Allen Craig homers off Derek Holland with one out in the eighth inning and St. Louis trims its deficit to 7-5. The Rangers are four outs from their first World Series championship.
That’s the first run the Cardinals have managed off Holland, who pitched a gem to win Game 4. The young lefty was just lifted for Mike Adams, with pinch-hitter Gerald Laird at the plate. There’s a runner on, and Laird represents the potential tying run.
Cruz’s mammoth shot into the third deck in left field was his eighth homer of the postseason, tying the major league record held by Barry Bonds (2002) and Carlos Beltran (2004).
Holland stands to win in relief. He started and won Game 4 on Sunday, taking a two-hit shutout into the ninth inning for a 4-0 victory.
Holland scored on Kinsler’s single in the seventh.
A footnote on Beltre’s shot: It was 25 years ago tonight that the New York Mets won the 1986 World Series. That night, in Game 7 against Boston, another third baseman (Ray Knight) hit a leadoff homer in the seventh inning to snap a tie.
After a costly error by first baseman Michael Young, Rangers reliever Alexi Ogando walked Yadier Molina with the bases loaded in the sixth inning, tying the score at 4.
Another great play by Texas catcher Mike Napoli helped to keep it tied. Napoli picked off Matt Holliday at third base for the second out. Beltre did a great job of blocking the bag with his foot, and Holliday hurt his pinkie on a headfirst dive trying to get back.
Holliday, who had a rough night all around, left the game with a severely bruised pinkie. X-rays were negative.
The teams have combined for five errors.
Rangers manager Ron Washington showed a lot of faith in starter Colby Lewis before finally pulling him in the sixth with the bases loaded and one out.
Holland, who threw 116 pitches Sunday night, retired Jon Jay on a grounder back to the mound with the bases loaded to end the inning.
Albert Pujols didn’t like the call on strike three to start the sixth, but it appeared he was fortunate not to get punched out on the previous pitch.
Boy, the Cardinals are really making a mess for themselves on defense. Not sure if they’re tight, cold, rusty or what.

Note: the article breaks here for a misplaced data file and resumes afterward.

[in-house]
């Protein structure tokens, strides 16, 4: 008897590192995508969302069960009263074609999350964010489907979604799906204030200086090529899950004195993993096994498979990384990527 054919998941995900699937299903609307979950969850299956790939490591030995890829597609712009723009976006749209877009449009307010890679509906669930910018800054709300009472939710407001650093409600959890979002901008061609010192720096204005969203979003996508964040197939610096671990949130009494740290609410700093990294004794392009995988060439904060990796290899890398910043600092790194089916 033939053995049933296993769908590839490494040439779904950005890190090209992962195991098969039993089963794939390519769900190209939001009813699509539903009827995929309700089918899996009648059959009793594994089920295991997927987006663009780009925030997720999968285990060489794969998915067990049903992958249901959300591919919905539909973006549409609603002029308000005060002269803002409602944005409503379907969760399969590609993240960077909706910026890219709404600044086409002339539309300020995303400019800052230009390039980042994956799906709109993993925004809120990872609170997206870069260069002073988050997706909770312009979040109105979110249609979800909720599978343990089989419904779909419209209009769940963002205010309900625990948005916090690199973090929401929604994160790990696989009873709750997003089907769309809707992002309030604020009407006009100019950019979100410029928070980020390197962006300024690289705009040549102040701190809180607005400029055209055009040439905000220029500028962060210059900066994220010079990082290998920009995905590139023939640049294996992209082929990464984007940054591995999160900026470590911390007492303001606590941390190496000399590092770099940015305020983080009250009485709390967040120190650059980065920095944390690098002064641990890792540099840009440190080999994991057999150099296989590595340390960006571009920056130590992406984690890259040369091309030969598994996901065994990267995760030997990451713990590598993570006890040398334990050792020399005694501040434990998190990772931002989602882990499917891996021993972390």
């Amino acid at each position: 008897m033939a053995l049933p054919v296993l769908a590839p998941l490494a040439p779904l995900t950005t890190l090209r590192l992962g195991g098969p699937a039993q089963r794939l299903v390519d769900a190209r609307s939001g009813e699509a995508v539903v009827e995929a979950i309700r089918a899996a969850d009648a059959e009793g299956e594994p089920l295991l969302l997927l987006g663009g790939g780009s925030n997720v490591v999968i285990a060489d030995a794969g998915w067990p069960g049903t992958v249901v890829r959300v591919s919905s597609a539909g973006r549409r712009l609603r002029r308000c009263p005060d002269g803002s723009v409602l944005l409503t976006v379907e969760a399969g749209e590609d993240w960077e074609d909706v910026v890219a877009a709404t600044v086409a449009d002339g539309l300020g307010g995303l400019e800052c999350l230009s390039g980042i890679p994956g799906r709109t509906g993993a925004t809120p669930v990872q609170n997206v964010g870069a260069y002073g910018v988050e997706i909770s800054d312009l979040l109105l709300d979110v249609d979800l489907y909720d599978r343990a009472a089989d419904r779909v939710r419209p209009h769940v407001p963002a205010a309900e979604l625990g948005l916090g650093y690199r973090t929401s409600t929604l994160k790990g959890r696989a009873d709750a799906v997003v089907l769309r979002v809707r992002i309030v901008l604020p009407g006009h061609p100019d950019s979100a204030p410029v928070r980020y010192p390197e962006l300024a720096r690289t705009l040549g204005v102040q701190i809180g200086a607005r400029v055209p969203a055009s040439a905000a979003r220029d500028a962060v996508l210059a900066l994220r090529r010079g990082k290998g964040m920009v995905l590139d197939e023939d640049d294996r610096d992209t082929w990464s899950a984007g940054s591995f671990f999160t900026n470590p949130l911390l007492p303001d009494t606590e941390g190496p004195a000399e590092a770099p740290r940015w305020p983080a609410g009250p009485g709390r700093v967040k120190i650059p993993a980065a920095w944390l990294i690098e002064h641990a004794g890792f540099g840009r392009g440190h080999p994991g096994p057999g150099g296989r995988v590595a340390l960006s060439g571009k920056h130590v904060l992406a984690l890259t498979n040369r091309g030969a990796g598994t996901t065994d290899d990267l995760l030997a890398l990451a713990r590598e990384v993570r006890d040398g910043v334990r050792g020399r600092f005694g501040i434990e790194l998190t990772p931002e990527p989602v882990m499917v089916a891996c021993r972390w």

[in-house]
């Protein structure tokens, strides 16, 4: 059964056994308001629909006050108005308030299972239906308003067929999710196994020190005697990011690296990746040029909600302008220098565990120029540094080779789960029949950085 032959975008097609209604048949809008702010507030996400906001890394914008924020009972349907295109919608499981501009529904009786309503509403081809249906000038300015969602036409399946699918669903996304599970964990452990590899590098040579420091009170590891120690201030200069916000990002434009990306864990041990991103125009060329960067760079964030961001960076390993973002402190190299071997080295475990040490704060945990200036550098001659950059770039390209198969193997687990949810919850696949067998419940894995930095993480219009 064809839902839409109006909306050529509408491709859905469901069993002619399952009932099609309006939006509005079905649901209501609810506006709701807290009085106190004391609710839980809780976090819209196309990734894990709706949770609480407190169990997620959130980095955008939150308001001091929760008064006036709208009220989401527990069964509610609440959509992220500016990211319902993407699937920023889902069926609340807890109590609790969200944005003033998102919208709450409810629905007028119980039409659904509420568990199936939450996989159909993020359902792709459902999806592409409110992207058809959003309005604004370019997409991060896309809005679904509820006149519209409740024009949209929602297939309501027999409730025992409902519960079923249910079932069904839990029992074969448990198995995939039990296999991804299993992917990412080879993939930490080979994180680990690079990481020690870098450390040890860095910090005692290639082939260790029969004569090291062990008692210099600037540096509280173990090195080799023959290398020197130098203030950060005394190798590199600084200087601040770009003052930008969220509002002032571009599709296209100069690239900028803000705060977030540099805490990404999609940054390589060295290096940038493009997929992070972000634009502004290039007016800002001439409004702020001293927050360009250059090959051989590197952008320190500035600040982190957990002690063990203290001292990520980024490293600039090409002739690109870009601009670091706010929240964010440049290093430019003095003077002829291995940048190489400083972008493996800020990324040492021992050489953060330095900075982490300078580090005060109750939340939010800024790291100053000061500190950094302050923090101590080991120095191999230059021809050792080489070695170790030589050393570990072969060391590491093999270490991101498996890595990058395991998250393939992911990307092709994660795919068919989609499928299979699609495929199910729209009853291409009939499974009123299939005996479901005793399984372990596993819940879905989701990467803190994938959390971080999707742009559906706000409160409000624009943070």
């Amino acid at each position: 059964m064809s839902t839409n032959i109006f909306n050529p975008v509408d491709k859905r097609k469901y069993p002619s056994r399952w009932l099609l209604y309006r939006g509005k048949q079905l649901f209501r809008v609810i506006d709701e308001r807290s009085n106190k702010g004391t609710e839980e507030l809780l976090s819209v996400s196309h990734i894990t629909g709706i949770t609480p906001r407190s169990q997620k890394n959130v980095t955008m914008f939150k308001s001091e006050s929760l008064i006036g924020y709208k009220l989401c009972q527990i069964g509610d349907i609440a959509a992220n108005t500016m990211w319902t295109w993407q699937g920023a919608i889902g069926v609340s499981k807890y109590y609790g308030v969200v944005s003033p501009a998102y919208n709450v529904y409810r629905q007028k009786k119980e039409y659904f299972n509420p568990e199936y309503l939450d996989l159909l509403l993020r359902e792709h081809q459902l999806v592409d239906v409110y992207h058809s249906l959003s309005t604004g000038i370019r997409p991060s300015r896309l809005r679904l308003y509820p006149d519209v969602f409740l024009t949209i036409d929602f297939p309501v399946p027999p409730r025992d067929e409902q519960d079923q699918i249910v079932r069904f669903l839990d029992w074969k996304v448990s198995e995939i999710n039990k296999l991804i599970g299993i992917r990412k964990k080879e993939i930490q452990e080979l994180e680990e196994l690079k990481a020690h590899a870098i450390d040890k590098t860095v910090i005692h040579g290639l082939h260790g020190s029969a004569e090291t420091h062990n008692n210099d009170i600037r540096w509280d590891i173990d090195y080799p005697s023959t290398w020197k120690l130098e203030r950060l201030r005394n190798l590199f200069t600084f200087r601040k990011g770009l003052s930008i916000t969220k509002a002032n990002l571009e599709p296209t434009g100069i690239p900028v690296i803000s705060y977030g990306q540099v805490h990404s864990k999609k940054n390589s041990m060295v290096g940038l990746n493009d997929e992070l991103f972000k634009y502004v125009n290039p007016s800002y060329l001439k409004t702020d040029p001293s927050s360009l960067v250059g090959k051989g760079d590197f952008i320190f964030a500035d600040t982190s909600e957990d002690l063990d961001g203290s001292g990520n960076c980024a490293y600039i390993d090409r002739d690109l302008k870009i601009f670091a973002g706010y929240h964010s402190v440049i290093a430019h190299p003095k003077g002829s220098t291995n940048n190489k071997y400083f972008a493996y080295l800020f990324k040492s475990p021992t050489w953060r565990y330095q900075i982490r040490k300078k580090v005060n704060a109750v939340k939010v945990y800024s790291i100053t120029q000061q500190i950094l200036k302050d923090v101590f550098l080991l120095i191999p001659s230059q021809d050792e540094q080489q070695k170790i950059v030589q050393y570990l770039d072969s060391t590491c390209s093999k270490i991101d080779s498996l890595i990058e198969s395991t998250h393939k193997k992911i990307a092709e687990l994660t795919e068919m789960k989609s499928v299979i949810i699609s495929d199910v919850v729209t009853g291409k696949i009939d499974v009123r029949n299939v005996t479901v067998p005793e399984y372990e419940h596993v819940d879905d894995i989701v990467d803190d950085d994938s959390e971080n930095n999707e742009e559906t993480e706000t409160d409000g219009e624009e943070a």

Third baseman David Freese dropped Josh Hamilton’s leadoff popup in the fifth for St. Louis’ third error _ and that doesn’t include a foul ball that Freese had a chance to catch earlier in the game.
Young followed with an RBI double to give Texas a 4-3 lead.
Interesting little chess match there in the top of the fifth after Young’s RBI double. Two outs later, Cardinals manager Tony La Russa intentionally walked the No. 7 hitter, Napoli, who has 10 RBIs in the World Series. That put runners at the corners for pinch-hitter David Murphy _ with pitcher Colby Lewis on deck.
Washington put Yorvit Torrealba in the on-deck circle, and Holland began warming up hastily in the bullpen. La Russa, however, wasn’t fooled by the decoys. Fernando Salas pitched around Murphy, loading the bases with an unintentional intentional walk. Forced to make a decision, Washington stayed with Lewis, who struck out to end the inning.
Lewis worked a 1-2-3 fifth. Lynn is on for St. Louis, and he worked a scoreless sixth.
The Rangers still lead 4-3.
Napoli’s run-scoring single just inside the right field line gave Texas a 3-2 lead in the fourth inning.
St. Louis handed the Rangers a leadoff baserunner when shortstop Rafael Furcal and left fielder Matt Holliday botched Nelson Cruz’s popup. Neither took charge, and the ball popped out of Holliday’s glove when he reached out at the last moment. It was probably Holliday’s ball. He was charged with an error that allowed Cruz to reach second. Cruz scored on Napoli’s single.
It was Napoli’s 10th RBI of the World Series.
Moments later, Napoli twisted his left ankle when he went into second awkwardly. He got caught in between sliding and going in standing up. Napoli, who appears on his way to Series MVP honors if Texas wins, was writhing in pain at first but walked it off and stayed in the game.